The new Republican healthcare bill is already getting a slew of brutal reviews

Donald Trump and Mitch McConnell

Donald Trump and Mitch McConnell
Alex Wong/Getty Images

Americans are not warming to the latest Republican healthcare push, as two new polls provided brutal results for the Graham-Cassidy bill.

Much like the previous GOP proposals to repeal and replace the Affordable Care Act, most Americans hold an unfavorable view of the Graham-Cassidy proposal. Fifty percent of people surveyed by Public Policy Polling said they were against the plan, with just 24% in favor and 27% undecided.

Meanwhile, 52% of people also said they thought the bill would increase costs for most people, versus 20% that said it would lower costs. And 53% said they believe it would decrease the number of people with healthcare coverage, while only 14% said it would increase coverage.

The bill, rolled out only just more than a week ago, represents the last-ditch effort for Republicans to try to repeal Obamacare on a party-line vote using the process known as budget reconciliation.

The Public Policy Polling survey also found that 63% of Americans want Congress to keep Obamacare and fix it, compared with 32% that want the law repealed entirely to start from scratch.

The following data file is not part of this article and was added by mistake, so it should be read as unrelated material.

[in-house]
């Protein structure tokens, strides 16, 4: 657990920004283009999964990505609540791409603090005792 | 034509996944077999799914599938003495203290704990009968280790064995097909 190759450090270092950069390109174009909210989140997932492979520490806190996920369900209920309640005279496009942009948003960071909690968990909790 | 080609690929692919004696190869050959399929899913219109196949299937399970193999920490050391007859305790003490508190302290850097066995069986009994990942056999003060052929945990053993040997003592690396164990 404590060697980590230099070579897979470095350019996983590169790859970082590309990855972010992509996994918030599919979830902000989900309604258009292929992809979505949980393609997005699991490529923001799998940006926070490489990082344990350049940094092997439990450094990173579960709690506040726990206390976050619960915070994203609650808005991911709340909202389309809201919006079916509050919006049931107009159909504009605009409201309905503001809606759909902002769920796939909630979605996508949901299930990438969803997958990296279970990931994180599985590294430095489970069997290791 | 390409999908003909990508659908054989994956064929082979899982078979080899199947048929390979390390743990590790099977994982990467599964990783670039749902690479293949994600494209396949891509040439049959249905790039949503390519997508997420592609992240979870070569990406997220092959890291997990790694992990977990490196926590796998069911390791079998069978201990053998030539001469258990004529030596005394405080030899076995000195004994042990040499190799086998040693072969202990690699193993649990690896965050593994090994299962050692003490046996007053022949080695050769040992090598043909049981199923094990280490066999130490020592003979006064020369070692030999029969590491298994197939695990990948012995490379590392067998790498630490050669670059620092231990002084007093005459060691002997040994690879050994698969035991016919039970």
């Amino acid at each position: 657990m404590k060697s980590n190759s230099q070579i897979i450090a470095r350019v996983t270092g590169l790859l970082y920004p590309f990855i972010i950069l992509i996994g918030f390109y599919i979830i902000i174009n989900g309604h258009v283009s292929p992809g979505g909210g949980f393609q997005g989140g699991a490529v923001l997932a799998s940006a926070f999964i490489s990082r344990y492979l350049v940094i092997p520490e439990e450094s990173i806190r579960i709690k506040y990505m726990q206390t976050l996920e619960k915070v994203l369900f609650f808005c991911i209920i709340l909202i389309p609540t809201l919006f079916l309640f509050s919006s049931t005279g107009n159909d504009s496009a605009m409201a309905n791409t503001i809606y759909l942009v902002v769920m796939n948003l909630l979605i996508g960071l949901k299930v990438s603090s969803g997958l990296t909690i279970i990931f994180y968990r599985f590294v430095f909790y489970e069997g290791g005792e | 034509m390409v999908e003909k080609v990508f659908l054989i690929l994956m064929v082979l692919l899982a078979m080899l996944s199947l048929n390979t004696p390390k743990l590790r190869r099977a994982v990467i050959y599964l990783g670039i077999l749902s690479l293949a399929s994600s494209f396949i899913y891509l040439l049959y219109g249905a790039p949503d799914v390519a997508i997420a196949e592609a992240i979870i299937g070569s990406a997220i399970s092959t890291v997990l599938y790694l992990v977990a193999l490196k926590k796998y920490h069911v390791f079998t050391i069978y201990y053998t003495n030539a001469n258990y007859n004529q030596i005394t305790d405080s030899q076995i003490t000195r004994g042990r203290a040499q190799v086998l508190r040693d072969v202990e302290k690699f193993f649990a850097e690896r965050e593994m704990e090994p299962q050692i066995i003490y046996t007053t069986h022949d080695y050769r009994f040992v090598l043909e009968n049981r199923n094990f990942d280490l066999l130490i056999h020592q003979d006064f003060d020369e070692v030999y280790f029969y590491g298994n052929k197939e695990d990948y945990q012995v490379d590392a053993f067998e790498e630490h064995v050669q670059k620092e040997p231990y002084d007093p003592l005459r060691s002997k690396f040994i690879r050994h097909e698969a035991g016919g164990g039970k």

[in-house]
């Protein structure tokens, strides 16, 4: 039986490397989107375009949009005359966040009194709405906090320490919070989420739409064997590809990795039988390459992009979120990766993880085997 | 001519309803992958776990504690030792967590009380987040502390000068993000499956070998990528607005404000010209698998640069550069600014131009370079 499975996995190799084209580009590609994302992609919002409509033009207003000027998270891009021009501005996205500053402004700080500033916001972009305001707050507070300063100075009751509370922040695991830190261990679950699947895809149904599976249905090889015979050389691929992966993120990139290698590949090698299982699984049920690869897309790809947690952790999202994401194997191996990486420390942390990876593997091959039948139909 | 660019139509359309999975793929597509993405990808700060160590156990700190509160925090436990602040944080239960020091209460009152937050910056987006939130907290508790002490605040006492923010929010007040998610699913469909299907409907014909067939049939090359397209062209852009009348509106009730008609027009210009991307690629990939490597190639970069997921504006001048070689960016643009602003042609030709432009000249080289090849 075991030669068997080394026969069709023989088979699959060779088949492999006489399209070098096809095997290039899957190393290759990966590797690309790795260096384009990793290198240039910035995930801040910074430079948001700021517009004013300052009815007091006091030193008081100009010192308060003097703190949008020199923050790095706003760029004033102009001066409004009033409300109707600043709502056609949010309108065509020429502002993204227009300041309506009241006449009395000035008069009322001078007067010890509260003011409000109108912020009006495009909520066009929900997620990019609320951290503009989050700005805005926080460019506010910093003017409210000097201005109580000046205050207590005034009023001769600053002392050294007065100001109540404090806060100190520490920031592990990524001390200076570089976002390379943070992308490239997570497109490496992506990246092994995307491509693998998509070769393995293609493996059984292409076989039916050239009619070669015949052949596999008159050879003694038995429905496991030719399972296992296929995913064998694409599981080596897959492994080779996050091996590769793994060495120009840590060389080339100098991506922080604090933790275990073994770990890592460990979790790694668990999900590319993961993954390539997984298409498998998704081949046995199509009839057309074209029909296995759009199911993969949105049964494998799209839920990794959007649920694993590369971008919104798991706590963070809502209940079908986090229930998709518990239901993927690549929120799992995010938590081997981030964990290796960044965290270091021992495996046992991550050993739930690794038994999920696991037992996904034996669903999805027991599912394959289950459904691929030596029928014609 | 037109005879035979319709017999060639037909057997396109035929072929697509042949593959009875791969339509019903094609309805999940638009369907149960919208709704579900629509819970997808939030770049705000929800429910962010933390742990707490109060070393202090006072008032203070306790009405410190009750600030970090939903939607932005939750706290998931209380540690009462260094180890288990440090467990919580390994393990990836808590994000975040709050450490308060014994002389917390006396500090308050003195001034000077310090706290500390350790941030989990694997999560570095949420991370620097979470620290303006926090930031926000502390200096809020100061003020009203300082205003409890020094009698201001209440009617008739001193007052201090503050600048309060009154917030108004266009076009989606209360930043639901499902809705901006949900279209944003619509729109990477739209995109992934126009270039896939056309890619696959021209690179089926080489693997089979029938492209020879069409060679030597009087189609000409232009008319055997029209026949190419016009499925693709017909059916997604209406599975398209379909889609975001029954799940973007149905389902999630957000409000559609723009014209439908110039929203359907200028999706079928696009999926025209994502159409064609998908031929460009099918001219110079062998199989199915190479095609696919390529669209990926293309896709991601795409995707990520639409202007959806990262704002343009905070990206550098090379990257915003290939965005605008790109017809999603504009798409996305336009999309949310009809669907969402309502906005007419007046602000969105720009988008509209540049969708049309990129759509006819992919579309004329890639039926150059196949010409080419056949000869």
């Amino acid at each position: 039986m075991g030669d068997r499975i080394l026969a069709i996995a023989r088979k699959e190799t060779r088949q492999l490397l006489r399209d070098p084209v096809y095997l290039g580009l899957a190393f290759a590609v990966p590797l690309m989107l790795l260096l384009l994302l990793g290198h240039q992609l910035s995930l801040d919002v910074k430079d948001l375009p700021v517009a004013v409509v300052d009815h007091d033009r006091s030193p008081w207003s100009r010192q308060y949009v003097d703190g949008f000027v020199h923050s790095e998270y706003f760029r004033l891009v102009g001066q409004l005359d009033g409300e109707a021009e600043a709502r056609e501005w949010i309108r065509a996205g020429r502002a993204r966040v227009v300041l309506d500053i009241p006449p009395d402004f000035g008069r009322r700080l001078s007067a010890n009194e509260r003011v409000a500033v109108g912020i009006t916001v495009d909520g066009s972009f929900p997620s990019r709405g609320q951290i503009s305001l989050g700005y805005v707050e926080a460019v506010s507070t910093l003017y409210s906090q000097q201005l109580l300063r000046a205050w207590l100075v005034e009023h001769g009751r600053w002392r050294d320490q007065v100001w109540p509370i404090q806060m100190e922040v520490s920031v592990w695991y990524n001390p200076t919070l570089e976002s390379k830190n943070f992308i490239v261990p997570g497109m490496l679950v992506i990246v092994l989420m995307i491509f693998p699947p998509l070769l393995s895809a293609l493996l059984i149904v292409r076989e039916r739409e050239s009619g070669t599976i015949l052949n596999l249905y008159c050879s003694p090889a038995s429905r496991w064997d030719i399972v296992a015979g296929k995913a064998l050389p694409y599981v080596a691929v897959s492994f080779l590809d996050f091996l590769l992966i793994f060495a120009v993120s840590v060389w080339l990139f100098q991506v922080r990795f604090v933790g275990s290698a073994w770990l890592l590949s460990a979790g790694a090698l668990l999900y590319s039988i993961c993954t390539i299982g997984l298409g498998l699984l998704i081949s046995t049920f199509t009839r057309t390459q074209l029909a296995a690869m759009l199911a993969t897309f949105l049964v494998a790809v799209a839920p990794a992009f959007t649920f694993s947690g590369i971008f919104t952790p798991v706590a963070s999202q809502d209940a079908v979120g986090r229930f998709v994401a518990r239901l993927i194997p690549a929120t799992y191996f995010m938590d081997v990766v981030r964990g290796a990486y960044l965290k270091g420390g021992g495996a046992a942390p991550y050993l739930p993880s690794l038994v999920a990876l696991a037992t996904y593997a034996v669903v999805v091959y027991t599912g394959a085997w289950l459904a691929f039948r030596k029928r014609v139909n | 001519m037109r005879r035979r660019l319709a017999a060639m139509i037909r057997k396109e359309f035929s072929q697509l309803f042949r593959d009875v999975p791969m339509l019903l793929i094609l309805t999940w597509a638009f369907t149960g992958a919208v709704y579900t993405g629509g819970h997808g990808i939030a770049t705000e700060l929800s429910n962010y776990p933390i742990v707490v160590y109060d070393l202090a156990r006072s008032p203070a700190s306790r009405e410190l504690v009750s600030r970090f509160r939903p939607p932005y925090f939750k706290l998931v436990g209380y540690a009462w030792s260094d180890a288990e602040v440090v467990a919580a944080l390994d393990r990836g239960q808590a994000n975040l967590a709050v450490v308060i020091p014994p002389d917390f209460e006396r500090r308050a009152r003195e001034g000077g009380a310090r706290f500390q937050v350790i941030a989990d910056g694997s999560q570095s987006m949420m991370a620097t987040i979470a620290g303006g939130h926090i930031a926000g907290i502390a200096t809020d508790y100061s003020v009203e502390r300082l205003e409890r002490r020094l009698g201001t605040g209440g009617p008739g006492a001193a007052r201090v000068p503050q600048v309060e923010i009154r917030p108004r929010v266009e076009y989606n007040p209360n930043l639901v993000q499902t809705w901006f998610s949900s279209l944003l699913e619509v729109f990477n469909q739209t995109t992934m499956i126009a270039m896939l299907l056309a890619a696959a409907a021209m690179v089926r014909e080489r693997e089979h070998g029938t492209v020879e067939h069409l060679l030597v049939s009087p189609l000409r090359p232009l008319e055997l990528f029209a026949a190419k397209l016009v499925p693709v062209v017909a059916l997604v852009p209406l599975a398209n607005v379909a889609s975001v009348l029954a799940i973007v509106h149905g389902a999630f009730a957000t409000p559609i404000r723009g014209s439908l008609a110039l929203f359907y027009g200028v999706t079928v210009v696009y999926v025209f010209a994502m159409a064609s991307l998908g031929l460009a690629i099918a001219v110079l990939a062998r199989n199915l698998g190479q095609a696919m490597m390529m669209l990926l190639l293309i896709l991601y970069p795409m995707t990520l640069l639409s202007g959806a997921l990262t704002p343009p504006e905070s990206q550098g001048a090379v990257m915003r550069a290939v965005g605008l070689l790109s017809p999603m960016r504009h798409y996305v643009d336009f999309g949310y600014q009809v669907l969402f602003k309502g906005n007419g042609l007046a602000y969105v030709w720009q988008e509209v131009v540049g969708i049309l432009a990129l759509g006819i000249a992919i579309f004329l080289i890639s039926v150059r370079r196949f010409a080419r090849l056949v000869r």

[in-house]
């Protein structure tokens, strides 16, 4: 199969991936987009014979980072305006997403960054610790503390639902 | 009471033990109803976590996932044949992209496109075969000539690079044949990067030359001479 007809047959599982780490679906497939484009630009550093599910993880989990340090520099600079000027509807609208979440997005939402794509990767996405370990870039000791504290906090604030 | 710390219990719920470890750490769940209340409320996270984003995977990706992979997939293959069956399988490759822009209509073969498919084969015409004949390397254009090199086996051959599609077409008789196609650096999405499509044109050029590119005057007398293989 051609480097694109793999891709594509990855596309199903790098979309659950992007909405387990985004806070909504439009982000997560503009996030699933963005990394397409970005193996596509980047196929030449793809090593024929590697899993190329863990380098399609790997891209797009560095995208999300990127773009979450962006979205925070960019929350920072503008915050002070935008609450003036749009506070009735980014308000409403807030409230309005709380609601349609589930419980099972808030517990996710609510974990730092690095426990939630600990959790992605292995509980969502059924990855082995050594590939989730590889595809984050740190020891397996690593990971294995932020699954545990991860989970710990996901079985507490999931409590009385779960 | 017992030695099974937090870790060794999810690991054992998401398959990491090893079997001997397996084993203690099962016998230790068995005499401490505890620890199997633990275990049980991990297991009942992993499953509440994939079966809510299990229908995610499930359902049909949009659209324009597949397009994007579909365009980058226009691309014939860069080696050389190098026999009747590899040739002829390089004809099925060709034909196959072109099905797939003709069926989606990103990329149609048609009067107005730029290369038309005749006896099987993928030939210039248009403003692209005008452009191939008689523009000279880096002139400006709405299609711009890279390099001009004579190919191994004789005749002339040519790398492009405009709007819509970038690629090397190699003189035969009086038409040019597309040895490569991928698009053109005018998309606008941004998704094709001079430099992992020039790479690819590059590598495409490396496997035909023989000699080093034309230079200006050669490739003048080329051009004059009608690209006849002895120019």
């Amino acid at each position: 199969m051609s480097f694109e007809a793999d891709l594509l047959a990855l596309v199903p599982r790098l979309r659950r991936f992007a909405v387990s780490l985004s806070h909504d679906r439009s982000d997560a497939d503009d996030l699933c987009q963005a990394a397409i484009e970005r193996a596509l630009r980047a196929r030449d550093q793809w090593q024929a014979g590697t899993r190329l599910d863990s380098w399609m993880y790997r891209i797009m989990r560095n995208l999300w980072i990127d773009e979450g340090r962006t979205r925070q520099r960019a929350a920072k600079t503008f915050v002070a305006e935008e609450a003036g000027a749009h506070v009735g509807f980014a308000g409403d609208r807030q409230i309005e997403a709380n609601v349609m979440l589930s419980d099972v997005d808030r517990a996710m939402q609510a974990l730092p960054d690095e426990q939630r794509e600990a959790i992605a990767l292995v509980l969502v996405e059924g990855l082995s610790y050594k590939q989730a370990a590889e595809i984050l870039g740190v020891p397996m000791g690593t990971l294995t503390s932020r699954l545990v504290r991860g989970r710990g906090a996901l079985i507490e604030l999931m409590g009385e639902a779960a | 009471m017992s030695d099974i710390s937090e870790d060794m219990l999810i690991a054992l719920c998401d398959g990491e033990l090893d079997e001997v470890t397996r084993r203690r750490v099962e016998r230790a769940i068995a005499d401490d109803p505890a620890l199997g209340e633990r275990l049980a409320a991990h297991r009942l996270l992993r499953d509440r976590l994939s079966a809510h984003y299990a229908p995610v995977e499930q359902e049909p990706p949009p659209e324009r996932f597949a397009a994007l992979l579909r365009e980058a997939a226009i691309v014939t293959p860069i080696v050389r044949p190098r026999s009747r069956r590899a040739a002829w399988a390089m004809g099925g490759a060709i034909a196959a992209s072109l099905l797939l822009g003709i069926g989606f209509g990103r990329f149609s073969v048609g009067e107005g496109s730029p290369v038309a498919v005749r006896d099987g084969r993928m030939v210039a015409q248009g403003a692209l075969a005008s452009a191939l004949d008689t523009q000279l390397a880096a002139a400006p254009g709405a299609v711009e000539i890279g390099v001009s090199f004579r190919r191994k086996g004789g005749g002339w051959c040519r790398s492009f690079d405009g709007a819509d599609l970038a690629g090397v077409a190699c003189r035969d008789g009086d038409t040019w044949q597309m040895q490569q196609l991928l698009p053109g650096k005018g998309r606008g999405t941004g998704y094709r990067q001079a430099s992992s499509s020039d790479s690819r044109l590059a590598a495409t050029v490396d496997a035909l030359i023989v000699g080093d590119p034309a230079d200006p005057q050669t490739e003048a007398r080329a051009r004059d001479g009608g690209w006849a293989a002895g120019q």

The PPP results, released Thursday, were echoed in a CBS News poll released Monday.

The CBS poll found that 52% of those surveyed disapproved of the Graham-Cassidy bill and just 20% said they were in favor. Even fewer than half of Republicans – 46% – approved of the bill.

Additionally, 74% of those surveyed in the CBS News poll said Obamacare should either be kept in place (9%) or said it had positive elements but needs some changes (65%).

Another poll from ABC News/Washington Post, released Friday, showed that 56% of Americans preferred Obamacare to the Graham-Cassidy legislation, while 33% preferred the new bill to the current law.

The numbers line up closely with the approval numbers for previous versions of the Republican healthcare overhaul. Both the House and Senate versions of Obamacare consistently had approval numbers in the 20s, making them the least popular major pieces of legislation since 1990.